Making the Underclass Permanent

Not quite a teenager, during the late 40s, I built a shoeshine box to start earning money after school and weekends. One of my regular customers, who owned U-Need-A Hat factory, asked me to deliver a couple of packages. After a while I was delivering packages and sweeping the factory floor more than I was shining shoes; for a couple of years it became my regular after-school job. Later, I caddied at Philadelphia's Cobbs Creek golf course, washed dishes at Horn & Hardart, shoveled snow for PTC and Reading Railroad, packed boxes at Sears & Roebuck mail order house and worked for the Post Office during the Christmas season. Plus, there were other jobs that just lasted for a day or two like picking blueberries in New Jersey and helping people paint. These jobs were held before high school graduation. There was nothing unique about my experience; all of my schoolmates and friends, who wanted jobs, had jobs.

During those years, I lived in the Richard Allen housing project in North Philadelphia. Deserted by my father, Mom was a domestic servant; the after-school earnings helped make ends meet. Here's the tragedy: kids who live in today's Richard Allen project don't have the chances to learn the world of work that I did. A minimum wage law of $5.15 makes hiring an inexperienced, immature 12- or 14-year old a losing economic proposition. There are child labor laws making it illegal to hire a person less than a certain age. Then there are liability laws that make hiring a 12-year-old to shovel snow from a commercial establishment an act of lunacy.

You say, "Williams, all of these laws are to protect the children!" If that's your position, I have an assignment for you. Visit the Richard Allen project and see how this "protection" has benefitted the children compared to being "unprotected" back in the 40s and 50s. See what they do after-school and on weekends. Then ask yourself: would they be better off, say, delivering packages and sweeping Jack Friedman's floors at U-Need-A Hat or running the streets and engaging in anti-social and self-destructive behavior?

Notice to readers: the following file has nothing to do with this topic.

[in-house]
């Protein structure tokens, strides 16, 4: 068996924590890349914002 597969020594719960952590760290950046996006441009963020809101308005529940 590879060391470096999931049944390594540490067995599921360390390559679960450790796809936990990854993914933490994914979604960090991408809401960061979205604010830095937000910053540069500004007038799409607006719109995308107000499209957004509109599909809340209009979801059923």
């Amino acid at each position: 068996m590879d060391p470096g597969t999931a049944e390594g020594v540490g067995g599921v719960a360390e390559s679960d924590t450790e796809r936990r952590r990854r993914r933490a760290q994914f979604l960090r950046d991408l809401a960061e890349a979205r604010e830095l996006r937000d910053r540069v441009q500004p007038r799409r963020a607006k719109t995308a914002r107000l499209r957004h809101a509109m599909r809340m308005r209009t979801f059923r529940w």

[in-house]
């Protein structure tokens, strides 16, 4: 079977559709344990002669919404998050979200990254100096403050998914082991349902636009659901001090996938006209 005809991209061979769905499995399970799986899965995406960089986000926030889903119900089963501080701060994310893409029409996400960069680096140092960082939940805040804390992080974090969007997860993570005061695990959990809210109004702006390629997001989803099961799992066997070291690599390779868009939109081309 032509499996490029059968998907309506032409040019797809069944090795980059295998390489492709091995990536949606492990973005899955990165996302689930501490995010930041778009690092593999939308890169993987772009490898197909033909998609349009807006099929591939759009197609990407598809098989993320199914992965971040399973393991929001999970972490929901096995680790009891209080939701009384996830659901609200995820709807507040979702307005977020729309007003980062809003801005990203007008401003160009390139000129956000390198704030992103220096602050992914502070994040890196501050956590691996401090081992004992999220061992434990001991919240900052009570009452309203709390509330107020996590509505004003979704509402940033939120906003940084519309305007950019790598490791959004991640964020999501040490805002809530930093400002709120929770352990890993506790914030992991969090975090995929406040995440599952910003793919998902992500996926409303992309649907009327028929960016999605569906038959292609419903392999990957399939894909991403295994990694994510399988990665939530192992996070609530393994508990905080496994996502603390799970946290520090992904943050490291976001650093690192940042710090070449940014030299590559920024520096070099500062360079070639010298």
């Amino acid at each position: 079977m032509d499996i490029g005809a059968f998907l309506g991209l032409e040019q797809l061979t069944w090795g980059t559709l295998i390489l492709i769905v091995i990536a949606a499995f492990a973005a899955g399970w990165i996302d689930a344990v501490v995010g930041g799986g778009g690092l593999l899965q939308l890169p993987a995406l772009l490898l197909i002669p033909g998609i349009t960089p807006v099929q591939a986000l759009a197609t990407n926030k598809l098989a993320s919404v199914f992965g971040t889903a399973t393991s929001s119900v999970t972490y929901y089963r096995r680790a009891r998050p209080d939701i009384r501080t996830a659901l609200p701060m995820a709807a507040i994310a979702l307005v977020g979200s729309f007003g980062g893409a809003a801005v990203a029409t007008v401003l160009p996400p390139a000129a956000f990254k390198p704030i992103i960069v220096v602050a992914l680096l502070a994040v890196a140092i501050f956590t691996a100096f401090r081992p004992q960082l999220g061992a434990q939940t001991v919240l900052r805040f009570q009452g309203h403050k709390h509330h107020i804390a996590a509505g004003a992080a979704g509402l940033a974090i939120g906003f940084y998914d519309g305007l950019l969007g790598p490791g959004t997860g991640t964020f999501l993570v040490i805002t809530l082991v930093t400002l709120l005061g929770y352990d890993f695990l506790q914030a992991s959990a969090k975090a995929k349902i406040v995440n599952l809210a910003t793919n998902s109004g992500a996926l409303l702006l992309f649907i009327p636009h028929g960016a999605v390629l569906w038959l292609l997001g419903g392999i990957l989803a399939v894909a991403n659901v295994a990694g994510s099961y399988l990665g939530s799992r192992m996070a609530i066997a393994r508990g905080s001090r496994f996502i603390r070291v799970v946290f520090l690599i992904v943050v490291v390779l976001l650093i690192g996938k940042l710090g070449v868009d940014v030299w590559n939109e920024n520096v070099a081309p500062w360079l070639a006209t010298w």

The little bit of money a kid can earn after school isn't nearly as important as the lessons gained through early work experiences such as: good work habits, respect for supervisors, and being prompt. Plus, early work experiences give youngsters a chance to make job mistakes at a time when they are not as costly as when there are dependents counting on a continuous source of income. Then there's the self-respect from being at least semi-financially independent. These benefits are important for any young person. However, they are even more important for young people growing up in dysfunctional homes and neighborhoods and attending rotten schools. If they are to learn anything that will make them more valuable employees in the future, they won't learn it at home, in the neighborhood or in the schools. Their only chance is in the world of work. Government has cut off that rung of the economic ladder.

Today, the handout mentality has been substituted for work and dignity. Even if a $2, $3, or $4 an hour job was available, many youngsters in the Richard Allen project probably wouldn't take it. Unlike what I was taught, they've been taught that it's beneath them. I will never forget the words of a man who ultimately became my stepfather: "Walter, any job, at any wage is better than begging and stealing." Government handouts and a flourishing drug trade weren't around to corrupt that lesson.

Walter E. Williams

c6-98

January 21, 1998